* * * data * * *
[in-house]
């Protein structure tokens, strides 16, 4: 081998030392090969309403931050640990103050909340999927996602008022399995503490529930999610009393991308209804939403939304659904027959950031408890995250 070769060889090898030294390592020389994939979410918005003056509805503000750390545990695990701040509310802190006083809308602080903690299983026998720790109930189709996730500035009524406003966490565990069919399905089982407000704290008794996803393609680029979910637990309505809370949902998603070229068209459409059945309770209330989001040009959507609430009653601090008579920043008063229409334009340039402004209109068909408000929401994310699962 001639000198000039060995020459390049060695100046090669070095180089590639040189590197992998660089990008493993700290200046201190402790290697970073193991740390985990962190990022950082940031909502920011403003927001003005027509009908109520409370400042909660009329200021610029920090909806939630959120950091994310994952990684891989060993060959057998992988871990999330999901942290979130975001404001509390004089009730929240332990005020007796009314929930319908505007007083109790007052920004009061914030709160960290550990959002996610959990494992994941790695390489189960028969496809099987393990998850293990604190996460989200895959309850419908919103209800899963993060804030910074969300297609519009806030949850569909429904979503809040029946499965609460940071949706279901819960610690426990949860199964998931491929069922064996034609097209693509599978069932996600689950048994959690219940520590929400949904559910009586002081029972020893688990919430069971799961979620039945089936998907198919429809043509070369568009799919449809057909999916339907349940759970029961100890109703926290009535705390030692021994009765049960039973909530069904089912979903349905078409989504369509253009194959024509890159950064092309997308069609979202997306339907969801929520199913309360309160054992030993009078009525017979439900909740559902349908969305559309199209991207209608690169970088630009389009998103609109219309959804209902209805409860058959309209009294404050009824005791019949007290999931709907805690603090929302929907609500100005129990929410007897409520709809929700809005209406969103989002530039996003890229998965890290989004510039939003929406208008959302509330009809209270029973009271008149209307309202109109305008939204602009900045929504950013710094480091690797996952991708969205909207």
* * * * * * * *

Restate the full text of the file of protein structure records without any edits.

[in-house]
């Protein structure tokens, strides 16, 4: 081998030392090969309403931050640990103050909340999927996602008022399995503490529930999610009393991308209804939403939304659904027959950031408890995250 070769060889090898030294390592020389994939979410918005003056509805503000750390545990695990701040509310802190006083809308602080903690299983026998720790109930189709996730500035009524406003966490565990069919399905089982407000704290008794996803393609680029979910637990309505809370949902998603070229068209459409059945309770209330989001040009959507609430009653601090008579920043008063229409334009340039402004209109068909408000929401994310699962 001639000198000039060995020459390049060695100046090669070095180089590639040189590197992998660089990008493993700290200046201190402790290697970073193991740390985990962190990022950082940031909502920011403003927001003005027509009908109520409370400042909660009329200021610029920090909806939630959120950091994310994952990684891989060993060959057998992988871990999330999901942290979130975001404001509390004089009730929240332990005020007796009314929930319908505007007083109790007052920004009061914030709160960290550990959002996610959990494992994941790695390489189960028969496809099987393990998850293990604190996460989200895959309850419908919103209800899963993060804030910074969300297609519009806030949850569909429904979503809040029946499965609460940071949706279901819960610690426990949860199964998931491929069922064996034609097209693509599978069932996600689950048994959690219940520590929400949904559910009586002081029972020893688990919430069971799961979620039945089936998907198919429809043509070369568009799919449809057909999916339907349940759970029961100890109703926290009535705390030692021994009765049960039973909530069904089912979903349905078409989504369509253009194959024509890159950064092309997308069609979202997306339907969801929520199913309360309160054992030993009078009525017979439900909740559902349908969305559309199209991207209608690169970088630009389009998103609109219309959804209902209805409860058959309209009294404050009824005791019949007290999931709907805690603090929302929907609500100005129990929410007897409520709809929700809005209406969103989002530039996003890229998965890290989004510039939003929406208008959302509330009809209270029973009271008149209307309202109109305008939204602009900045929504950013710094480091690797996952991708969205909207």